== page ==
Building a standout pitch deck competition slide
Most pitch decks are simply uninspiring, following a set template with little thought. And it is just that - the thought you put into your deck - that makes you standout from the thousands of pitch decks investors see every year. In this series of blogs, we breakdown each section of a pitch deck in the journey to help you craft your perfect one.
Before we begin crafting a compelling competitive landscape, here's a few things to keep in mind -
- DO YOUR HOMEWORK - in depth reserach breathes significantly more credibility into your deck
- DO NOT DOWNPLAY COMPETITION - or worse, say you have no competition. This serves as a big red flag to investors.
- PICK WHAT'S IMPORTANT - a fatal mistake that startups make is to pick irrelevant points of comparison in an attempt to showcase how much better their product is. Ensure your differentiators are ones that customers truly value.
- PAINT AN HONEST PICTURE - an overly optimistic picture or a whiff of dishonestly is enough to put off investors. Use this time and space to paint an honest picture of the landscape and your startup.
- KEEP IT CRISP - dedicate not more than 1-2 slides to competitive landscape.
10 examples of pitch deck competition slide (opens in a new tab) from successful global startups
- Include BOTH direct and indirect competitors - a competitor is anyone who solves the SAME problem for your customer.
- Don’t feel the need to include every single competitor - keep it to the most popular and relevant ones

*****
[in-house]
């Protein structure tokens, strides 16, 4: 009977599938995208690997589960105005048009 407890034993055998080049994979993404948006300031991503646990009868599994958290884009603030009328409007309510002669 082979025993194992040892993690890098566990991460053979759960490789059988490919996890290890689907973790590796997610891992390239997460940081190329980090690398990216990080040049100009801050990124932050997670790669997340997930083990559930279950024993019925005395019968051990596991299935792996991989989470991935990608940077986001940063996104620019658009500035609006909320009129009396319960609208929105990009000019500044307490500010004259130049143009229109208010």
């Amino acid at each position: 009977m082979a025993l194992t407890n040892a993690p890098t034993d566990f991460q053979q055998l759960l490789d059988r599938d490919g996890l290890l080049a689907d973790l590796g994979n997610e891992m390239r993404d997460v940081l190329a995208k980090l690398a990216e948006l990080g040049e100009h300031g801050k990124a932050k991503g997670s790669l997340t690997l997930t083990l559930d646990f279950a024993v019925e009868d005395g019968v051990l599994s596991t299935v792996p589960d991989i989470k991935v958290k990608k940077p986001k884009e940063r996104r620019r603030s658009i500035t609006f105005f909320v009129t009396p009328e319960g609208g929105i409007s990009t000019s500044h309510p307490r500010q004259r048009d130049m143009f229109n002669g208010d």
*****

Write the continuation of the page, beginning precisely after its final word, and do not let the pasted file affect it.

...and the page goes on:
You’ll see below how airbnb lists cragslist, a classifieds platform as it’s competition
Don't fall into the trap of focusing on why you are better - you can be better on a hundred parameters, but unless these matter to the customer, they will simply not switch.
While the below slide may seem like a showcase of parameters that Google does better on, if you look closely it is easy to see these are also ones customers value in a search engine.
That’s it. You can add more to the slide, but these are the two components that you simply must include.
There are no doubt a hundred templates out there, each slicing & dicing information in varied ways. Here are some of the popular ways to structure this section, and also "my preferred way"
When to use this - use this format if there are two parameters that matter most to customers and you are simply better than competition on these two.
When NOT to use this - DO NOT use this if there are either more than two parameters that matter to customers, or if you simply don't strongly differentiate on these.
While it's a tricky format, airbnb get's away by focusing on two key points of comparison - is it online? and is it affordable?
When to use this - if you have one set of competitors that do well on one parameter, and another set that does well on a second parameter, and you combine both, this is a great way to showcase that.
When NOT to use this - DO NOT use this if your product does not offer most of the features that each of these competitiors offers standalone.
See below the example of Slack - and how it combines various features that standalone apps offer in one simple interface.
When to use this - If it’s hard to showcase what you differentiate on using the 2X2 or the union, a simple list of features with a tick or cross is the way to go. You can also do this with emojis!
When NOT to use this - If a 2X2 or a union works better, avoid using the feature dump
Here’s how Fibery, a no code company workspace manager, showcases its competitive landscape.
One parting thought - while picking the right structure is valuable, it matters less than the ability to tell a compelling story in one slide!
Use Hashdocs (opens in a new tab) to share your pitch deck with your investors! Now manage secure access to your sensitive documents with powerful link controls and advanced tracking, all from one sleek dashboard.
What more, Hashdocs is open source, giving you the ability to view, audit and contribute to the project.